A stock market is an open and public platform for buying and selling shares in publicly-traded companies, making major world events an integral part of its operation and your investments within it.
Global financial systems are interdependent; any event will often cause ripple effects that impact multiple industries simultaneously. For instance, COVID-19 pandemic and its aftermath had an adverse impact on cardboard box prices while increasing them for military equipment manufacturers.
1. Natural Disasters
As natural disasters, artificial disasters, and terrorist incidents increase, more attention has been drawn to their impact on various economic activities such as capital markets. Disasters tend to strike without warning and leave lasting economic damages behind them; research suggests that how vulnerable a population or country is may influence whether that hazard turns into a disaster event; developing countries tend to experience more natural disasters with losses as a proportion of GDP being greater.
At our research facility in Chile, we examined price reactions and volatility around the earthquake of 2011 and discovered a negative correlation between events and stock market movements, in line with findings by previous studies (Worthington & Valadkhani 2004:16; Brounen & Derwall 2010:597; Capelle-Blancard & Laguna 2010:204). Furthermore, this research supports Hypothesis 2 which states that different disaster types will have distinct effects on capital market returns, with some having longer lasting ramifications than others as shown by results from Table 1. These results corroborate earlier findings of Chesney et al (2011) which found: 266
2. Political Upheaval
Politics and government do have an effect on stocks, but should not be the main driver of investment decisions. Instead, investors should concentrate on the outlook for business – since well-run enterprises can withstand political upheaval more readily.
When stocks trade sideways due to uncertainty surrounding political issues, such as new regulations potentially having negative ramifications on companies’ profits, they may drop until its true implications become known.
History indicates that political turmoil will not significantly impede a country’s economic growth in the long-run. A change of leadership won’t cause its economy to shift suddenly in one direction or another – political leaders generally pursue policies tailored toward satisfying constituent needs.
War has historically caused short-term shocks to the stock market, yet shares typically recover quickly after initial drops resulting from conflict. Indeed, production levels often increase to meet military needs during war-time conditions – making defense and energy companies particularly resilient during these volatile times.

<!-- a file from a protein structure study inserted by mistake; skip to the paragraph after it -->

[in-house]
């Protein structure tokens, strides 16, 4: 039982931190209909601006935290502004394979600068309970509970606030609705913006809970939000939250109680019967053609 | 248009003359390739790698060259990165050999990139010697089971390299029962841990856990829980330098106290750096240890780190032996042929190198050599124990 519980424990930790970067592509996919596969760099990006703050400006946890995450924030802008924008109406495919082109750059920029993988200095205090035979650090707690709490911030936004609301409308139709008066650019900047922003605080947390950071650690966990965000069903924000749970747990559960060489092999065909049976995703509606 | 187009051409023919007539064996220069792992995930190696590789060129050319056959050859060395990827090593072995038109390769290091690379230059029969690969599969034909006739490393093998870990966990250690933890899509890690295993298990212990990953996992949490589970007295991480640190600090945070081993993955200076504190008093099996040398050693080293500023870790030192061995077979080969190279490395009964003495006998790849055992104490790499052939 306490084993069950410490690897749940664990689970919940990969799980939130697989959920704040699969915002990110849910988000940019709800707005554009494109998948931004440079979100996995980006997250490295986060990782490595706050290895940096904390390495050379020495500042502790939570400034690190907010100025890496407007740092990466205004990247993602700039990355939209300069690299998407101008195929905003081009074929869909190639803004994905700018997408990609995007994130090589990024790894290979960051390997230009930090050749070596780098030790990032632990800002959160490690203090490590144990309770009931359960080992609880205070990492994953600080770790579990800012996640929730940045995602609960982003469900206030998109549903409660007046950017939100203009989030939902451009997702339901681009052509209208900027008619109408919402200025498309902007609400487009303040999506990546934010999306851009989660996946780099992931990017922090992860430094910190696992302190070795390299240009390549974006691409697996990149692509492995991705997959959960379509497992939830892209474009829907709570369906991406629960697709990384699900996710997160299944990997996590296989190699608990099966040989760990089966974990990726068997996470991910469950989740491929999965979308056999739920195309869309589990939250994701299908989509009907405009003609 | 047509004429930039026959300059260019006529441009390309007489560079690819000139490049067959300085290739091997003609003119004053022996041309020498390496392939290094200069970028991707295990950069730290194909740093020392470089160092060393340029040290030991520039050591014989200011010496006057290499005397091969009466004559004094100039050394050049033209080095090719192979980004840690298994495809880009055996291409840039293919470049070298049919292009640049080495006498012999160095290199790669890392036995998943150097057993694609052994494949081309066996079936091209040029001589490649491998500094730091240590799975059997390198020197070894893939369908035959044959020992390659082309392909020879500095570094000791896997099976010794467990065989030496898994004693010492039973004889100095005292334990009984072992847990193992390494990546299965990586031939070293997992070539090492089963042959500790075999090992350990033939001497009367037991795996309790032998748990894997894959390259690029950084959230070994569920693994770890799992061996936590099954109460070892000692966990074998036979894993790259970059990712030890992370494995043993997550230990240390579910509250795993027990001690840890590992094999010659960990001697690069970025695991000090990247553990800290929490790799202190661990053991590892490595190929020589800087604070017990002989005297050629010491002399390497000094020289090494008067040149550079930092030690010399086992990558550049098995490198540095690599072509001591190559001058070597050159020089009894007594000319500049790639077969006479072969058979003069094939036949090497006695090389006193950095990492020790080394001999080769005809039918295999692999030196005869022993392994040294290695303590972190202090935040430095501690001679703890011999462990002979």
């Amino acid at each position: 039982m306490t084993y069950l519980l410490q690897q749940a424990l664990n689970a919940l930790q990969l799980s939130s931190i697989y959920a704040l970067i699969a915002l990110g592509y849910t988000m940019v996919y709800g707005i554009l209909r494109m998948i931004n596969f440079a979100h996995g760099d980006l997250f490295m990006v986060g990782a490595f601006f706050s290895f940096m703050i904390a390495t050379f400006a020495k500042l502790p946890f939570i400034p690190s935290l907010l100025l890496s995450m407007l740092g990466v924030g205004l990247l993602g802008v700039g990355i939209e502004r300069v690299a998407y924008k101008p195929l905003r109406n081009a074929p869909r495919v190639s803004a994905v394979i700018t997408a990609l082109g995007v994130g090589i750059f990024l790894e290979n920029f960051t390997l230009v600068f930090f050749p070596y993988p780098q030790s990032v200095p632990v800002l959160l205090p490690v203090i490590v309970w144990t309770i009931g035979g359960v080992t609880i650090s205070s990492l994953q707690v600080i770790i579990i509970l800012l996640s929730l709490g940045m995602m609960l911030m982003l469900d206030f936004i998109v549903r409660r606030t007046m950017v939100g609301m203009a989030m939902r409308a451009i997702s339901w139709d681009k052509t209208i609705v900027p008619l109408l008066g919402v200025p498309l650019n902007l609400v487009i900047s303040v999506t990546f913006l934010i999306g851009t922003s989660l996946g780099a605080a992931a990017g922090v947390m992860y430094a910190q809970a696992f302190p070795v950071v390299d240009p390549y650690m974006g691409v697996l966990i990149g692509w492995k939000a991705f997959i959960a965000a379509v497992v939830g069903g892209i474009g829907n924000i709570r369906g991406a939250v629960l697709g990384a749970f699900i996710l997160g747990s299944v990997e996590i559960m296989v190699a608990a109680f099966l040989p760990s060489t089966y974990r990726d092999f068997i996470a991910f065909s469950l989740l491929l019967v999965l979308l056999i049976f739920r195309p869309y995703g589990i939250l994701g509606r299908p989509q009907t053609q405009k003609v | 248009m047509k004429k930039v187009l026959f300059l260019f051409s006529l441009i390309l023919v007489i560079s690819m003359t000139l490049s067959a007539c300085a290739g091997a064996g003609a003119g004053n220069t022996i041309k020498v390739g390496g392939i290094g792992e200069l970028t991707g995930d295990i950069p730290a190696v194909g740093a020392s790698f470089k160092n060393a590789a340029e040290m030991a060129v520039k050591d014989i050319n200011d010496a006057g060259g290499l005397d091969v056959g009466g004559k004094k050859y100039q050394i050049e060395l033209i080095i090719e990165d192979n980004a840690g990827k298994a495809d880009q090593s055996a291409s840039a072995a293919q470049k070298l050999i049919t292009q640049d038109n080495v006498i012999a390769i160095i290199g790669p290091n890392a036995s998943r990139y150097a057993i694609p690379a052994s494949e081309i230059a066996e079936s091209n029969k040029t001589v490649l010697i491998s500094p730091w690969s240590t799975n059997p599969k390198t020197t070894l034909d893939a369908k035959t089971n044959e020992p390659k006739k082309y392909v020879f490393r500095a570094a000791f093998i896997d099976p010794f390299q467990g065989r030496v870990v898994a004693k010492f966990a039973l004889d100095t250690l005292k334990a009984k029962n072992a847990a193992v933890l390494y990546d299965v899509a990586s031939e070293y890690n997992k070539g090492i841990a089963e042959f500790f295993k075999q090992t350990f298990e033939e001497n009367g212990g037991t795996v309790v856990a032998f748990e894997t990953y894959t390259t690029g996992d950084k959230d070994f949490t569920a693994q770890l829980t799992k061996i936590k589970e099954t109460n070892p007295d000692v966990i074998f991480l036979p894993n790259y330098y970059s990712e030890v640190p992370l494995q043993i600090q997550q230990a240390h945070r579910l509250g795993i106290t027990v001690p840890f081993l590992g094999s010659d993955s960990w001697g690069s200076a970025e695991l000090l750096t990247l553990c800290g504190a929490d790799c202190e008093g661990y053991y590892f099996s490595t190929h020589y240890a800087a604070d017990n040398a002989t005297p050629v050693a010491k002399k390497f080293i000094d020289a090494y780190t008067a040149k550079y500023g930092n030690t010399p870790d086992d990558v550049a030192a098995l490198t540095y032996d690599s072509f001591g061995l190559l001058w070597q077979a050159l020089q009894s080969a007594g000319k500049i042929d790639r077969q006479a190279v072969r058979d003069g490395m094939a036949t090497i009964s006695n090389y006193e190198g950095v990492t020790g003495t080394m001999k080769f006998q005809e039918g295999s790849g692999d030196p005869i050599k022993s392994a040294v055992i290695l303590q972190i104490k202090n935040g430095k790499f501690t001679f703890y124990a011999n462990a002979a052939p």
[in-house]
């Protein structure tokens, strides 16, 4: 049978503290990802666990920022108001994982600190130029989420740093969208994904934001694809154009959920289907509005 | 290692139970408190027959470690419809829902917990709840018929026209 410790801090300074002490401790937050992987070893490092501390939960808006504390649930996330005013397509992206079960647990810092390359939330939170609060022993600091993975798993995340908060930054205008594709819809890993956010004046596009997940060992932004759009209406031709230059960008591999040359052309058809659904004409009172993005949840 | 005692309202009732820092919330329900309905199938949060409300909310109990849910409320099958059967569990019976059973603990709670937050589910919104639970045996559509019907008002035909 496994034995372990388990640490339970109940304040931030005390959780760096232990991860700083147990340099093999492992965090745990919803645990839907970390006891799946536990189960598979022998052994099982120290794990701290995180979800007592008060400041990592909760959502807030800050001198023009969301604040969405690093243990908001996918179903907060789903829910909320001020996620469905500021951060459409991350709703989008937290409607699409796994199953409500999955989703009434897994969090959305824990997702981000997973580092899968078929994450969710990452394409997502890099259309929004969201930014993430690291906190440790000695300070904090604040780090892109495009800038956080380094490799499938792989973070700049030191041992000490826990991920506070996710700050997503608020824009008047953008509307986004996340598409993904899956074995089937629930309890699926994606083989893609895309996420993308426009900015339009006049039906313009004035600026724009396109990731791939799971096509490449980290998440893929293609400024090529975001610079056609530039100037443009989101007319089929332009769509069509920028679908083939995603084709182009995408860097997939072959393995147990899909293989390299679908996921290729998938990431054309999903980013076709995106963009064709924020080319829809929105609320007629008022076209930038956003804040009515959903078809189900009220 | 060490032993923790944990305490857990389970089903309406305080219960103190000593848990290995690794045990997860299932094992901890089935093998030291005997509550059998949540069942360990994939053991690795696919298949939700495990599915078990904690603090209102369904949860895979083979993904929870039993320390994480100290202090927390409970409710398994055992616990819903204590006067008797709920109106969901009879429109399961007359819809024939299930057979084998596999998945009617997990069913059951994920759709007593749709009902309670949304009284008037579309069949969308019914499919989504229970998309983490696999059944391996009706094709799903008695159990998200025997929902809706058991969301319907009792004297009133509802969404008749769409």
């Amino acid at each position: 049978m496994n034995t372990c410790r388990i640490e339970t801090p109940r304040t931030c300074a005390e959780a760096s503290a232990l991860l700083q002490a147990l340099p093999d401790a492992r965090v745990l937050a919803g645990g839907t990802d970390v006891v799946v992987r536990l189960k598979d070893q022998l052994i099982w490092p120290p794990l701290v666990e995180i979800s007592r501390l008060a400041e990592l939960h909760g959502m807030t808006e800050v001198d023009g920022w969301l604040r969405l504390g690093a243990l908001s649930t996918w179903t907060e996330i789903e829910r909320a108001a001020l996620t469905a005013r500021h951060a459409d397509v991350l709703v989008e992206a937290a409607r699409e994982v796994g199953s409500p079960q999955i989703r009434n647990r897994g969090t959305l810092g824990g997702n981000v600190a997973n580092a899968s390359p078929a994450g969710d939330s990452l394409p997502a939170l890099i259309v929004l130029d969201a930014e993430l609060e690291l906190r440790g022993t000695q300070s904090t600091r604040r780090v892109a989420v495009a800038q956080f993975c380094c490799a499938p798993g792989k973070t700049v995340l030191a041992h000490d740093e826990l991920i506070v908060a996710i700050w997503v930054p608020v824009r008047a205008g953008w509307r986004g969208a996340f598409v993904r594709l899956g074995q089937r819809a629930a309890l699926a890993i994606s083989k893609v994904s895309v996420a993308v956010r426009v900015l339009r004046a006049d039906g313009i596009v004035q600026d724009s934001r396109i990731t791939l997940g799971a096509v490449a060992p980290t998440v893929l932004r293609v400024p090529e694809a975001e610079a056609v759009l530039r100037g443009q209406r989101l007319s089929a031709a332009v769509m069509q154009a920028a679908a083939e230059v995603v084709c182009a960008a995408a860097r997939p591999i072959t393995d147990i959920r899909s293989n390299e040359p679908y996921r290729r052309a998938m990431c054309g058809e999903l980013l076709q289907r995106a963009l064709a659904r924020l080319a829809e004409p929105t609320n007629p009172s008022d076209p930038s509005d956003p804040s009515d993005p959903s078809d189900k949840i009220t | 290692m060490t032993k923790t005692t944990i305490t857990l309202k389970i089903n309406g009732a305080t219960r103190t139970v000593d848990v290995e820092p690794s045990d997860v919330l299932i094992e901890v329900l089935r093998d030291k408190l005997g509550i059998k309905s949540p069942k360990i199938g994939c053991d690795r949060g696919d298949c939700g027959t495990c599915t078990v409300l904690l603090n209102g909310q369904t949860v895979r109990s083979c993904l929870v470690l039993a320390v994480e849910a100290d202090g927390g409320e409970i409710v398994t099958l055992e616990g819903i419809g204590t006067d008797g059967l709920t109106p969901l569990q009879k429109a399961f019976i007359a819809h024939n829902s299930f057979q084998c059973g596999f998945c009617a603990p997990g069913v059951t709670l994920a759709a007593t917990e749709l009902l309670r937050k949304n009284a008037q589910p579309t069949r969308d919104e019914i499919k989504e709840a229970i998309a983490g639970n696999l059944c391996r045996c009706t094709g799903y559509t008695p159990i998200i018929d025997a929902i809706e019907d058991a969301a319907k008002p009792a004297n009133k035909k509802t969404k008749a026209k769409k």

On the initial day of Russia/Ukraine conflict, both the FTSE and Dow suffered, but markets have since recovered to remain relatively stable. Countries with stronger trade ties to Russia/Ukraine tend to experience greater volatility than those without such links due to higher energy prices caused by damage at oil extraction and refinery sites which causes production to either slow or stop completely.
Terrorist attacks produce fear and uncertainty among citizens, slowing economic development. Their acts of violence also have far-reaching effects on global financial markets; an attack in one country may affect traders and investors worldwide.
Terrorism affects macro-economic variables like GDP, exchange rate, stock markets and foreign investment negatively. The specific impacts depend on whether terrorist attacks target law enforcement agencies, civilians or special places – attacks directed against latter two categories tend to have more lasting repercussions for markets than attacks targeting law enforcement agencies; both attacks will still have short-run impacts due to increased security concerns that prompt people to look for safe places where they can invest their funds.
Since forever, unemployment and stock market prices have been inextricably linked. When unemployment rises, economic activity weakens and corporate profits decrease – all factors which are likely to have an adverse effect on stock prices.
However, when unemployment levels drop significantly, economic conditions improve and corporate profits could see significant gains, potentially making stocks more attractive to trade. Therefore, it is crucial that traders keep an eye on unemployment rates when analyzing stocks to trade.
Low unemployment levels often signal that the economy has reached its maximum expansion and could soon enter recession, so although low unemployment may be good news for the economy and stock markets, it might not necessarily signal good investment returns – it’s important to look at both numbers and trends when making investment decisions.